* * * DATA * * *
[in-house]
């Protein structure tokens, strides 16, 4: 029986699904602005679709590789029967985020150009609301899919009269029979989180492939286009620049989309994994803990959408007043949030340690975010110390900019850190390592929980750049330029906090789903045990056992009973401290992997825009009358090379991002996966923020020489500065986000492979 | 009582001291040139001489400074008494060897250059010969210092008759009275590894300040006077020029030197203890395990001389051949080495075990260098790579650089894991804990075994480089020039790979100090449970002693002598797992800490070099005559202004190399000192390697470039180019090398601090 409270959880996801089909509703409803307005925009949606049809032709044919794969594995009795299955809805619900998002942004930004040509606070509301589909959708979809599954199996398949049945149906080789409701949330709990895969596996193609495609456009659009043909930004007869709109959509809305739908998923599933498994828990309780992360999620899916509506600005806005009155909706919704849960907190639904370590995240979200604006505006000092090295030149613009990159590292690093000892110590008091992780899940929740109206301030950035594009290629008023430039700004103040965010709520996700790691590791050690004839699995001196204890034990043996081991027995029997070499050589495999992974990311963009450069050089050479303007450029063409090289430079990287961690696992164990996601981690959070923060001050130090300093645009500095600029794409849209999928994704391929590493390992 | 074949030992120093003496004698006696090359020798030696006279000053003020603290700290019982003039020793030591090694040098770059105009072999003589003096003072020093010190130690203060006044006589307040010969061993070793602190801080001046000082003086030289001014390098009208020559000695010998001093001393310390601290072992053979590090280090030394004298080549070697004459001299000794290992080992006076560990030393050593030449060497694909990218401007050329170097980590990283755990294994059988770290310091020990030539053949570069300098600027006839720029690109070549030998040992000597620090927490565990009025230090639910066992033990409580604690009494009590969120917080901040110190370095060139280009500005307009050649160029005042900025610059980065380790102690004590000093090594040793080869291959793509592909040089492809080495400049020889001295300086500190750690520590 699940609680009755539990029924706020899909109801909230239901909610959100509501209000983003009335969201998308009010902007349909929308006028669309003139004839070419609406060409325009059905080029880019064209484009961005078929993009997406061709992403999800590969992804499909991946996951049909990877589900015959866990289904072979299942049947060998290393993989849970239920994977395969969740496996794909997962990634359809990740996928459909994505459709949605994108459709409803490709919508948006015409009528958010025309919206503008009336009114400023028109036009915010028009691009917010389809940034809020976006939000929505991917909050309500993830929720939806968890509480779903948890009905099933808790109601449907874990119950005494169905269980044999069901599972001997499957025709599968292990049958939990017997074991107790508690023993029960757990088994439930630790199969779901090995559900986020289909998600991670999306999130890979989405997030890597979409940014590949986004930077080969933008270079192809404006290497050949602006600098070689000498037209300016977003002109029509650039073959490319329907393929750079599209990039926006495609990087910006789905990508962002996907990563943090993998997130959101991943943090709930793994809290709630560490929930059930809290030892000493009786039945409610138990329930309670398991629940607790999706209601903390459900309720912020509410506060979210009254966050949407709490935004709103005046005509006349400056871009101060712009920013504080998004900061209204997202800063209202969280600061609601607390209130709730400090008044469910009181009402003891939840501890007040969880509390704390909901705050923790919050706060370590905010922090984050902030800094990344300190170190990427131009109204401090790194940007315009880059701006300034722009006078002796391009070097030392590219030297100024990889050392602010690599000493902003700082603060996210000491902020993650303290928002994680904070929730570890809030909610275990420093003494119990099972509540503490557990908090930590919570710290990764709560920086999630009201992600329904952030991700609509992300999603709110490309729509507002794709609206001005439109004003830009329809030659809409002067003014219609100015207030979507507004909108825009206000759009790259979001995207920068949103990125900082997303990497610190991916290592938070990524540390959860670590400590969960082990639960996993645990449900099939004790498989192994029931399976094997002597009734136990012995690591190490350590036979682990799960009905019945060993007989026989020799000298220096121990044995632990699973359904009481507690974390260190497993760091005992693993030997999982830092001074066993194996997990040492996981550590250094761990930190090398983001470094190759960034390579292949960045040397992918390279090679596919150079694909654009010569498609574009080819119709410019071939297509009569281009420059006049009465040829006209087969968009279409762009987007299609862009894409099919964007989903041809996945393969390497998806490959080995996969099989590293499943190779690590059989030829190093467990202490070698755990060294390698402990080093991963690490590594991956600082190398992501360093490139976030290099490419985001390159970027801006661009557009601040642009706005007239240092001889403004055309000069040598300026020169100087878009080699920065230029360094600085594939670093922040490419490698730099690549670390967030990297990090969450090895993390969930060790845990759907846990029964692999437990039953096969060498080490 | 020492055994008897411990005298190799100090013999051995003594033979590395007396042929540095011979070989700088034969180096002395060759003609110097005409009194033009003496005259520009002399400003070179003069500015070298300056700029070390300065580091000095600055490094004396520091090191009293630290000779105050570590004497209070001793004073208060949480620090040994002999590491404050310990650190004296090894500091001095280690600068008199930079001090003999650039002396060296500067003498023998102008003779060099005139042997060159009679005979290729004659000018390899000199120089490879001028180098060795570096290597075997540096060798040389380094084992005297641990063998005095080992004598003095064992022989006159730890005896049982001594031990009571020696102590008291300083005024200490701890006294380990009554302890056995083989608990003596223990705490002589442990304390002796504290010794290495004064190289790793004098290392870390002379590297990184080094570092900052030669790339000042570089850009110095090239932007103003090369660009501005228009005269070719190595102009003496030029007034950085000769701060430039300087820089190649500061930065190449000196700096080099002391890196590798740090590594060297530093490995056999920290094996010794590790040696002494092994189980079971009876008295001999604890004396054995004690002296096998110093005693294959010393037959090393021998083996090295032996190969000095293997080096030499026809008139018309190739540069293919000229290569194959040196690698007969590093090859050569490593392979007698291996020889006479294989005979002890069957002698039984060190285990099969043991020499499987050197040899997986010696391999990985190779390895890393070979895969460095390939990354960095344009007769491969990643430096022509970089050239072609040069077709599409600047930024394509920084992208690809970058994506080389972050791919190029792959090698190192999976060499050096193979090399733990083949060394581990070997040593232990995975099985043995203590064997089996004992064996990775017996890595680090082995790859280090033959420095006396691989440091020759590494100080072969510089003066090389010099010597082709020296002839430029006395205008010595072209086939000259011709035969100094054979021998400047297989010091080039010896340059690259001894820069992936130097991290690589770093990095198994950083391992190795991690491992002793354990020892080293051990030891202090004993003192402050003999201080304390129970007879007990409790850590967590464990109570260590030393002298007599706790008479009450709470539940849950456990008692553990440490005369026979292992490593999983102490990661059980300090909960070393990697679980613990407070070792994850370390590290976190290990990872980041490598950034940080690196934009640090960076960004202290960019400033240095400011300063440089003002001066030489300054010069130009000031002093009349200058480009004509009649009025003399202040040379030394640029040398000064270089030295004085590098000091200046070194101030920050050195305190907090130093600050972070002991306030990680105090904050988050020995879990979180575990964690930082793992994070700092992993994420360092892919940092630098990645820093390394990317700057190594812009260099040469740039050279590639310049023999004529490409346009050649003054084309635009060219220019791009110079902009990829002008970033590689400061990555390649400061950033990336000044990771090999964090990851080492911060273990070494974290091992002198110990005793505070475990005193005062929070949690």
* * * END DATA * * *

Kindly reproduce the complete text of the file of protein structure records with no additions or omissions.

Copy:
[in-house]
């Protein structure tokens, strides 16, 4: 029986699904602005679709590789029967985020150009609301899919009269029979989180492939286009620049989309994994803990959408007043949030340690975010110390900019850190390592929980750049330029906090789903045990056992009973401290992997825009009358090379991002996966923020020489500065986000492979 | 009582001291040139001489400074008494060897250059010969210092008759009275590894300040006077020029030197203890395990001389051949080495075990260098790579650089894991804990075994480089020039790979100090449970002693002598797992800490070099005559202004190399000192390697470039180019090398601090 409270959880996801089909509703409803307005925009949606049809032709044919794969594995009795299955809805619900998002942004930004040509606070509301589909959708979809599954199996398949049945149906080789409701949330709990895969596996193609495609456009659009043909930004007869709109959509809305739908998923599933498994828990309780992360999620899916509506600005806005009155909706919704849960907190639904370590995240979200604006505006000092090295030149613009990159590292690093000892110590008091992780899940929740109206301030950035594009290629008023430039700004103040965010709520996700790691590791050690004839699995001196204890034990043996081991027995029997070499050589495999992974990311963009450069050089050479303007450029063409090289430079990287961690696992164990996601981690959070923060001050130090300093645009500095600029794409849209999928994704391929590493390992 | 074949030992120093003496004698006696090359020798030696006279000053003020603290700290019982003039020793030591090694040098770059105009072999003589003096003072020093010190130690203060006044006589307040010969061993070793602190801080001046000082003086030289001014390098009208020559000695010998001093001393310390601290072992053979590090280090030394004298080549070697004459001299000794290992080992006076560990030393050593030449060497694909990218401007050329170097980590990283755990294994059988770290310091020990030539053949570069300098600027006839720029690109070549030998040992000597620090927490565990009025230090639910066992033990409580604690009494009590969120917080901040110190370095060139280009500005307009050649160029005042900025610059980065380790102690004590000093090594040793080869291959793509592909040089492809080495400049020889001295300086500190750690520590 699940609680009755539990029924706020899909109801909230239901909610959100509501209000983003009335969201998308009010902007349909929308006028669309003139004839070419609406060409325009059905080029880019064209484009961005078929993009997406061709992403999800590969992804499909991946996951049909990877589900015959866990289904072979299942049947060998290393993989849970239920994977395969969740496996794909997962990634359809990740996928459909994505459709949605994108459709409803490709919508948006015409009528958010025309919206503008009336009114400023028109036009915010028009691009917010389809940034809020976006939000929505991917909050309500993830929720939806968890509480779903948890009905099933808790109601449907874990119950005494169905269980044999069901599972001997499957025709599968292990049958939990017997074991107790508690023993029960757990088994439930630790199969779901090995559900986020289909998600991670999306999130890979989405997030890597979409940014590949986004930077080969933008270079192809404006290497050949602006600098070689000498037209300016977003002109029509650039073959490319329907393929750079599209990039926006495609990087910006789905990508962002996907990563943090993998997130959101991943943090709930793994809290709630560490929930059930809290030892000493009786039945409610138990329930309670398991629940607790999706209601903390459900309720912020509410506060979210009254966050949407709490935004709103005046005509006349400056871009101060712009920013504080998004900061209204997202800063209202969280600061609601607390209130709730400090008044469910009181009402003891939840501890007040969880509390704390909901705050923790919050706060370590905010922090984050902030800094990344300190170190990427131009109204401090790194940007315009880059701006300034722009006078002796391009070097030392590219030297100024990889050392602010690599000493902003700082603060996210000491902020993650303290928002994680904070929730570890809030909610275990420093003494119990099972509540503490557990908090930590919570710290990764709560920086999630009201992600329904952030991700609509992300999603709110490309729509507002794709609206001005439109004003830009329809030659809409002067003014219609100015207030979507507004909108825009206000759009790259979001995207920068949103990125900082997303990497610190991916290592938070990524540390959860670590400590969960082990639960996993645990449900099939004790498989192994029931399976094997002597009734136990012995690591190490350590036979682990799960009905019945060993007989026989020799000298220096121990044995632990699973359904009481507690974390260190497993760091005992693993030997999982830092001074066993194996997990040492996981550590250094761990930190090398983001470094190759960034390579292949960045040397992918390279090679596919150079694909654009010569498609574009080819119709410019071939297509009569281009420059006049009465040829006209087969968009279409762009987007299609862009894409099919964007989903041809996945393969390497998806490959080995996969099989590293499943190779690590059989030829190093467990202490070698755990060294390698402990080093991963690490590594991956600082190398992501360093490139976030290099490419985001390159970027801006661009557009601040642009706005007239240092001889403004055309000069040598300026020169100087878009080699920065230029360094600085594939670093922040490419490698730099690549670390967030990297990090969450090895993390969930060790845990759907846990029964692999437990039953096969060498080490 | 020492055994008897411990005298190799100090013999051995003594033979590395007396042929540095011979070989700088034969180096002395060759003609110097005409009194033009003496005259520009002399400003070179003069500015070298300056700029070390300065580091000095600055490094004396520091090191009293630290000779105050570590004497209070001793004073208060949480620090040994002999590491404050310990650190004296090894500091001095280690600068008199930079001090003999650039002396060296500067003498023998102008003779060099005139042997060159009679005979290729004659000018390899000199120089490879001028180098060795570096290597075997540096060798040389380094084992005297641990063998005095080992004598003095064992022989006159730890005896049982001594031990009571020696102590008291300083005024200490701890006294380990009554302890056995083989608990003596223990705490002589442990304390002796504290010794290495004064190289790793004098290392870390002379590297990184080094570092900052030669790339000042570089850009110095090239932007103003090369660009501005228009005269070719190595102009003496030029007034950085000769701060430039300087820089190649500061930065190449000196700096080099002391890196590798740090590594060297530093490995056999920290094996010794590790040696002494092994189980079971009876008295001999604890004396054995004690002296096998110093005693294959010393037959090393021998083996090295032996190969000095293997080096030499026809008139018309190739540069293919000229290569194959040196690698007969590093090859050569490593392979007698291996020889006479294989005979002890069957002698039984060190285990099969043991020499499987050197040899997986010696391999990985190779390895890393070979895969460095390939990354960095344009007769491969990643430096022509970089050239072609040069077709599409600047930024394509920084992208690809970058994506080389972050791919190029792959090698190192999976060499050096193979090399733990083949060394581990070997040593232990995975099985043995203590064997089996004992064996990775017996890595680090082995790859280090033959420095006396691989440091020759590494100080072969510089003066090389010099010597082709020296002839430029006395205008010595072209086939000259011709035969100094054979021998400047297989010091080039010896340059690259001894820069992936130097991290690589770093990095198994950083391992190795991690491992002793354990020892080293051990030891202090004993003192402050003999201080304390129970007879007990409790850590967590464990109570260590030393002298007599706790008479009450709470539940849950456990008692553990440490005369026979292992490593999983102490990661059980300090909960070393990697679980613990407070070792994850370390590290976190290990990872980041490598950034940080690196934009640090960076960004202290960019400033240095400011300063440089003002001066030489300054010069130009000031002093009349200058480009004509009649009025003399202040040379030394640029040398000064270089030295004085590098000091200046070194101030920050050195305190907090130093600050972070002991306030990680105090904050988050020995879990979180575990964690930082793992994070700092992993994420360092892919940092630098990645820093390394990317700057190594812009260099040469740039050279590639310049023999004529490409346009050649003054084309635009060219220019791009110079902009990829002008970033590689400061990555390649400061950033990336000044990771090999964090990851080492911060273990070494974290091992002198110990005793505070475990005193005062929070949690």